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Commentary: It's right to rethink recovery plans

This article first appeared in the St. Louis Beacon, June 19, 2009 - The president remains a popular figure. Based on the most recent New York Times/CBS News poll, his overall approval rating is 63 percent. Support for his handling of the deficit and the auto bailout is dwindling, however.

More than one-half of the poll's respondents do not believe the government should spend money to stimulate the economy. Nearly two-thirds of those asked also believe that the administration lacks plan to reduce the burgeoning federal deficits.

The poll's results reveal that the public retains its long-held distrust of centralized governmental power. With the economy stepping back from the brink, most want a return to less government intrusion. Free market capitalism took a severe beating over the past year, but it remains the primary engine of future economic growth and prosperity.

Why have the poll numbers slipped? One reason is that President Obama's massive stimulus package and assorted bailouts have pushed the deficit into record territory. The Congressional Budget Office in July 2008 projected that this fiscal year's budget deficit would amount to $482 billion. That number would be rosy compared with the $1.2 trillion (and counting) estimates now predicted. These kind of numbers, like $4 a gallon gas, has gotten people's attention.

Deficits rise and fall with business contractions and expansions. What is vastly different about the Obama deficit is its long-term nature. The bailout of the auto and financial industry and the proposed revamping of the health care system, and these are just part of his efforts, are likely to generate a permanent increase in government spending.

When the economy was tumbling, such programs were received like a knight in shining armor. With signs of economic recovery building daily, our natural skepticism of such meddling is reasserting itself. That and the fact that the debt created by these deficits must be paid.

Economists at the IMF, as reported in The Economist, project the gross debt of the U.S. government to exceed 100 percent of GDP by 2014. In 2007, the figure was about 63 percent. This increase has many concerned over just how it will be paid.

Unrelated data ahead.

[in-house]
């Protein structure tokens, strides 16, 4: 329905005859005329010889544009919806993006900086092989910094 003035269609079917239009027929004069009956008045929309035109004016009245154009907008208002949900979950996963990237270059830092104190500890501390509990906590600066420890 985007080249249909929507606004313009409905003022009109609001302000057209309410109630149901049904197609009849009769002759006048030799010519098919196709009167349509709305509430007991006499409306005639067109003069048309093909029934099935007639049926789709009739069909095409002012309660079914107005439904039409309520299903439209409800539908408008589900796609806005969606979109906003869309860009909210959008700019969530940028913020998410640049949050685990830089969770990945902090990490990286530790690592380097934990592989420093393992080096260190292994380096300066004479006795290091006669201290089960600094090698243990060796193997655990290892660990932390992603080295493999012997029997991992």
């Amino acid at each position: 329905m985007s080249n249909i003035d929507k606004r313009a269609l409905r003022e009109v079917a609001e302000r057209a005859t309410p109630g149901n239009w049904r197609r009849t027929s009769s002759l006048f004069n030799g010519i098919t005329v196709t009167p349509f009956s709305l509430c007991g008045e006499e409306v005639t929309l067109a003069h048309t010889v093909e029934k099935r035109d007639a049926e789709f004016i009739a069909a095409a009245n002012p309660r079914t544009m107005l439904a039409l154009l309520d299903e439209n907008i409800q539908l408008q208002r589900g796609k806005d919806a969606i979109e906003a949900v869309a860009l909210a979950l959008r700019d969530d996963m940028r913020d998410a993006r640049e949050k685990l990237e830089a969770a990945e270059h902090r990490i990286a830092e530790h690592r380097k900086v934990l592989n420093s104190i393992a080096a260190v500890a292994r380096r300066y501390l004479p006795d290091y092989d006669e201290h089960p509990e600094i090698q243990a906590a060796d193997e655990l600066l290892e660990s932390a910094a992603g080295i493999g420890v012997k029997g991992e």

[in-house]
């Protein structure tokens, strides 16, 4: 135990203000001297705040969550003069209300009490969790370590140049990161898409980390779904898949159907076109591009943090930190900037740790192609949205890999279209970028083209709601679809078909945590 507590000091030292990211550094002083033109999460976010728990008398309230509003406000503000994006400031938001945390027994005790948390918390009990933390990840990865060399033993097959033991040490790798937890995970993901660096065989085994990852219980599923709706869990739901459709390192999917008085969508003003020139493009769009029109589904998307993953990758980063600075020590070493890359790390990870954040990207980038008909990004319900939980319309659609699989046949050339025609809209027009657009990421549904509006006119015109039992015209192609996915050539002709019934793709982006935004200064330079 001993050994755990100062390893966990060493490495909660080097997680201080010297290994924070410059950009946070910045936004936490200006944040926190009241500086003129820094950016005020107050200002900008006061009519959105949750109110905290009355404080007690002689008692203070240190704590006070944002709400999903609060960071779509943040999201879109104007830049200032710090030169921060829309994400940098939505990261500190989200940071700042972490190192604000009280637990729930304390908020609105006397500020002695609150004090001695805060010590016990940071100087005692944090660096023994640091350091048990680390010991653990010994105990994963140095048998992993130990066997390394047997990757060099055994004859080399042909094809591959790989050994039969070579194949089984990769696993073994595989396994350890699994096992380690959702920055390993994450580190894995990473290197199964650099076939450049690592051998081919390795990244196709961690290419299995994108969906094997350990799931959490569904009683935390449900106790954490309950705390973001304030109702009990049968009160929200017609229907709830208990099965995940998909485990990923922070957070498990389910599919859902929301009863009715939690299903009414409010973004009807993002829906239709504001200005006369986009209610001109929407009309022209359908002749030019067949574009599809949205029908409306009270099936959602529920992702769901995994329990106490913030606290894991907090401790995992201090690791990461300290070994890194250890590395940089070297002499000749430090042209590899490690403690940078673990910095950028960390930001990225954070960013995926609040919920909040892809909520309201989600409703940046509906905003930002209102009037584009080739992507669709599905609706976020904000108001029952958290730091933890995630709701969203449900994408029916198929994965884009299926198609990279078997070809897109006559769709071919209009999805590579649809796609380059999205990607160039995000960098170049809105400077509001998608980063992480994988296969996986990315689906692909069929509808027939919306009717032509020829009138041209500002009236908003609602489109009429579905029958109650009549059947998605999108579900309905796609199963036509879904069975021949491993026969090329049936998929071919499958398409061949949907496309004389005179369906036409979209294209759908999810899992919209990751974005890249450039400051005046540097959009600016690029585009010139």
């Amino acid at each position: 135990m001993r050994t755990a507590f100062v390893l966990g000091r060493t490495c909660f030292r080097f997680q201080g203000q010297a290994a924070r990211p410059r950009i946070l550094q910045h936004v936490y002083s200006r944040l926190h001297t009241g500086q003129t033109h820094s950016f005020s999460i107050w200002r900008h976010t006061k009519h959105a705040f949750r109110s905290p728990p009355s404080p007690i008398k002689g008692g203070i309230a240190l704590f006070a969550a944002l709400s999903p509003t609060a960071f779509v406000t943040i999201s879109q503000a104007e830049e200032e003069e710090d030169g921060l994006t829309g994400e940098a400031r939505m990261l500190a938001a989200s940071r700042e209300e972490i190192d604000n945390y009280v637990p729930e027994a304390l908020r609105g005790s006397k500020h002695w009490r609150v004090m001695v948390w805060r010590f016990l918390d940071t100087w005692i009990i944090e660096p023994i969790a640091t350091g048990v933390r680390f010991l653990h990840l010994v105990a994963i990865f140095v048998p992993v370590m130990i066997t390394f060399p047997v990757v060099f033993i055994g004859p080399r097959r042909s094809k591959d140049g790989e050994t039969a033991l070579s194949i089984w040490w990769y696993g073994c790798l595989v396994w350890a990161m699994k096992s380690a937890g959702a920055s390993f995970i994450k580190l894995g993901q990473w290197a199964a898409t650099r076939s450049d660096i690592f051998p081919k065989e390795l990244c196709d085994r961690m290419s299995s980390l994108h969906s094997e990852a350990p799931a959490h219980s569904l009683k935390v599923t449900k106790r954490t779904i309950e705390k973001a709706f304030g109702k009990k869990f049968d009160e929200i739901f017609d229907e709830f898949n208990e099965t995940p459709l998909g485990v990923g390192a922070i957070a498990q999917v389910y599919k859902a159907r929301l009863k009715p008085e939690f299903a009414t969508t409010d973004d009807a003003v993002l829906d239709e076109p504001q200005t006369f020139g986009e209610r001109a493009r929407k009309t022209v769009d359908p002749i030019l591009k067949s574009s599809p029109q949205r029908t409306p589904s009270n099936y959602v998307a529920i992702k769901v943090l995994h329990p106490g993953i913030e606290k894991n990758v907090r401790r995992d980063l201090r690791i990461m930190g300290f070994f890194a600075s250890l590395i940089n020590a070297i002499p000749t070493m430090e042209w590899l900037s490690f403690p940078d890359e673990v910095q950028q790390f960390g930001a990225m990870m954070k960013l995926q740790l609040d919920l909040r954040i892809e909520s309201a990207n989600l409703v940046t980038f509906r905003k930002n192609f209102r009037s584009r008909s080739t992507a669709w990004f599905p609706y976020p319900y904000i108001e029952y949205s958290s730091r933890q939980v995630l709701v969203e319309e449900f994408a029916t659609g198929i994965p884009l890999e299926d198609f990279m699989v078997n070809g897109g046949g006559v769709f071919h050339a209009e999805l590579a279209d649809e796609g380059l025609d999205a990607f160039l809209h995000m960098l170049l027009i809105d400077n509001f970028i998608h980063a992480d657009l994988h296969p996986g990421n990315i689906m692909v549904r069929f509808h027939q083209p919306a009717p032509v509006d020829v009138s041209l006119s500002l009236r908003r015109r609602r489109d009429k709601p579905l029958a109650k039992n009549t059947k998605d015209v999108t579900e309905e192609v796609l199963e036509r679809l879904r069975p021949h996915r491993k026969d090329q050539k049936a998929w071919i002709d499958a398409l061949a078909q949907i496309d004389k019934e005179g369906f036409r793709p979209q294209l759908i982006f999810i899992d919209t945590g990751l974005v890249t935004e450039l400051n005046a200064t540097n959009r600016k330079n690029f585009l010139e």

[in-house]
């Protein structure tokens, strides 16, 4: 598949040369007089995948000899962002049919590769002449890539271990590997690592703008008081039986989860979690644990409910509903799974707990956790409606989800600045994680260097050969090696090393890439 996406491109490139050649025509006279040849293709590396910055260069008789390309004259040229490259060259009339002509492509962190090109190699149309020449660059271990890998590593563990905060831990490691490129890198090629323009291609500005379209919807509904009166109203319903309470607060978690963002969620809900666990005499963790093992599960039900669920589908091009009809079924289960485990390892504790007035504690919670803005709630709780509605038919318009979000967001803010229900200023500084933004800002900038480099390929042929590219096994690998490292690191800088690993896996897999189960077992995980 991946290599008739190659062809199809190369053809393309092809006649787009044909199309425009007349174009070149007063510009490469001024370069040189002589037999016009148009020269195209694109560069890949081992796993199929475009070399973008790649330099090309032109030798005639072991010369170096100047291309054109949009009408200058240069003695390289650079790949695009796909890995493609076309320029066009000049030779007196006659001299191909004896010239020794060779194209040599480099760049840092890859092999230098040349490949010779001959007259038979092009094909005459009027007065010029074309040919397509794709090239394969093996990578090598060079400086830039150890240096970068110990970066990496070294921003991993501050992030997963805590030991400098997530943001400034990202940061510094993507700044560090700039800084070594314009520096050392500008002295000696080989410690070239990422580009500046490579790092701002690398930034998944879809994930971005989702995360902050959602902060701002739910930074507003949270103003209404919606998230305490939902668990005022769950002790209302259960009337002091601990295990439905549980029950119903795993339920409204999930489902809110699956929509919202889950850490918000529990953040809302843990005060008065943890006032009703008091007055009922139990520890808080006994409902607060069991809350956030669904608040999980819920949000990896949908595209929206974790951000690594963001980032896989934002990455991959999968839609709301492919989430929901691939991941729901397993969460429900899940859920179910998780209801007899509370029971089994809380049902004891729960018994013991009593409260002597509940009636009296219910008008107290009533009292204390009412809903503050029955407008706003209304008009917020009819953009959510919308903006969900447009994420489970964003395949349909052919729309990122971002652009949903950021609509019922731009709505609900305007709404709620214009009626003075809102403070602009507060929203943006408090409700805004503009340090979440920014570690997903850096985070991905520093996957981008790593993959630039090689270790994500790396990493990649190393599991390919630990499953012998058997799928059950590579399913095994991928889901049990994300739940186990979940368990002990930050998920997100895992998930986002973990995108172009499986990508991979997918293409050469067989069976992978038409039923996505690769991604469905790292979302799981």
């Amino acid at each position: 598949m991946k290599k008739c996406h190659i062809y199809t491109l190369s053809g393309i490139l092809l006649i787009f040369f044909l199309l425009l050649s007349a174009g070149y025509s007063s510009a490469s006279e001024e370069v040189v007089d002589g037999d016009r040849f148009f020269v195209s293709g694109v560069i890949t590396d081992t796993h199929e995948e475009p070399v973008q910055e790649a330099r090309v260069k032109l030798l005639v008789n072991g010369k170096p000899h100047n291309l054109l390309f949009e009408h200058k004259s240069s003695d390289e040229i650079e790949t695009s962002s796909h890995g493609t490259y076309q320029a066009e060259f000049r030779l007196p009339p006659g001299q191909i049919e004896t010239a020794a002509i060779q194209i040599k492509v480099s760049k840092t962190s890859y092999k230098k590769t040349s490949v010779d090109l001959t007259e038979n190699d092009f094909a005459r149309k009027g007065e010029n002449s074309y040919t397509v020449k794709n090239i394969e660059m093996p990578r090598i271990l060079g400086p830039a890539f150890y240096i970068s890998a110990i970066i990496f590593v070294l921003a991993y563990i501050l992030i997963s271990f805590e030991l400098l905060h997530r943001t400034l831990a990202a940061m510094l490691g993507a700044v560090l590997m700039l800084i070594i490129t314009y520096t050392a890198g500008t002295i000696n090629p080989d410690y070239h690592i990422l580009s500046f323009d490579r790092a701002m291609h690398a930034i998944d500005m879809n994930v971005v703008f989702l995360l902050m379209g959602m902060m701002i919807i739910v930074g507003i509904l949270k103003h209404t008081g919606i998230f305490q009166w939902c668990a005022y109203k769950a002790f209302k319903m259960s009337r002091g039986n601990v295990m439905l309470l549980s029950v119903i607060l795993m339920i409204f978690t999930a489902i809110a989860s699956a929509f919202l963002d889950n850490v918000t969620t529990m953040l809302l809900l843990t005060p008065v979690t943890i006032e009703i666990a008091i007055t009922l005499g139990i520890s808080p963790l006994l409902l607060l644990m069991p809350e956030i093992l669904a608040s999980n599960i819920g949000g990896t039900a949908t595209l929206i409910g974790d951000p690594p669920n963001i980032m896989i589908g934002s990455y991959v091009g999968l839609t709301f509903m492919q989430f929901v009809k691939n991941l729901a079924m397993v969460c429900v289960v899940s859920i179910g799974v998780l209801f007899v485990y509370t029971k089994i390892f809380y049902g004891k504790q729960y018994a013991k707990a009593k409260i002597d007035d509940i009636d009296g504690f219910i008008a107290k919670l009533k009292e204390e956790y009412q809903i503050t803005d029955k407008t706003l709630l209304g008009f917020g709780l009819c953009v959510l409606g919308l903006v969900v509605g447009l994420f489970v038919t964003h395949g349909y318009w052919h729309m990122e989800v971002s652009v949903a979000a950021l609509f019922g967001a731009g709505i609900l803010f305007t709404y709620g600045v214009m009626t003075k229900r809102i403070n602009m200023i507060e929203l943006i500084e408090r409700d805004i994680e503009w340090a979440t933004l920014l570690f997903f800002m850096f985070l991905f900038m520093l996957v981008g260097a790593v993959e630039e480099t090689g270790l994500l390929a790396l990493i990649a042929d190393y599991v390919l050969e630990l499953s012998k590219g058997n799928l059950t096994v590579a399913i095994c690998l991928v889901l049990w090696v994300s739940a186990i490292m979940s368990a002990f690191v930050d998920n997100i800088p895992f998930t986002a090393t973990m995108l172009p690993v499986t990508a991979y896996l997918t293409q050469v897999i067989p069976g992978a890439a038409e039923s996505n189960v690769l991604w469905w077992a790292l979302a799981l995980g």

Government debt can be repaid by borrowing, taxing or relying on the Fed. Government borrowing binges lead lenders to raise questions about getting repaid. There is little doubt that the U.S. government will repay its debt. Still, the fact that some major lenders, such as China, have raised the issue speaks volumes. Remember when the U.S. could dictate financial conditions to foreign investors?

The taxation avenue is impossible until the economy rights itself. While populist clamoring for taxing the rich will always have a popular following, raising taxes on any group, whether it is the rich or business, at this time will impede economic expansion.

That leaves the Fed. The erstwhile independent Fed has accommodated the government's increased involvement in the economy. While the Fed did act appropriately last fall and early this spring as the "lender of last resort," many question the verve with which it attacked its role.

What worries many of us is that the Fed will not be able to wean itself from its current policies and return to what it is supposed to do: keep inflation low.

Bond markets already have the inflation jitters. With banks holding huge reserves and the money stock growing at double-digit rates, the Fed must act to stem inflationary pressures once the economy rebounds. Doing so will not be popular with the Obama crowd.

No one can argue that the president faces massive problems. The question is whether the public will reject the push for more government over more economic freedom. To paraphrase Ronald Reagan, is government the solution?

Rik Hafer is a distinguished research professor and chair of the Department of Economics and Finance at Southern Illinois University Edwardsville and a scholar at the Show-Me Institute. 

Rik Hafer is a distinguished research professor in the Department of Economics and Finance at Southern Illinois University Edwardsville and a scholar at the Show-Me Institute.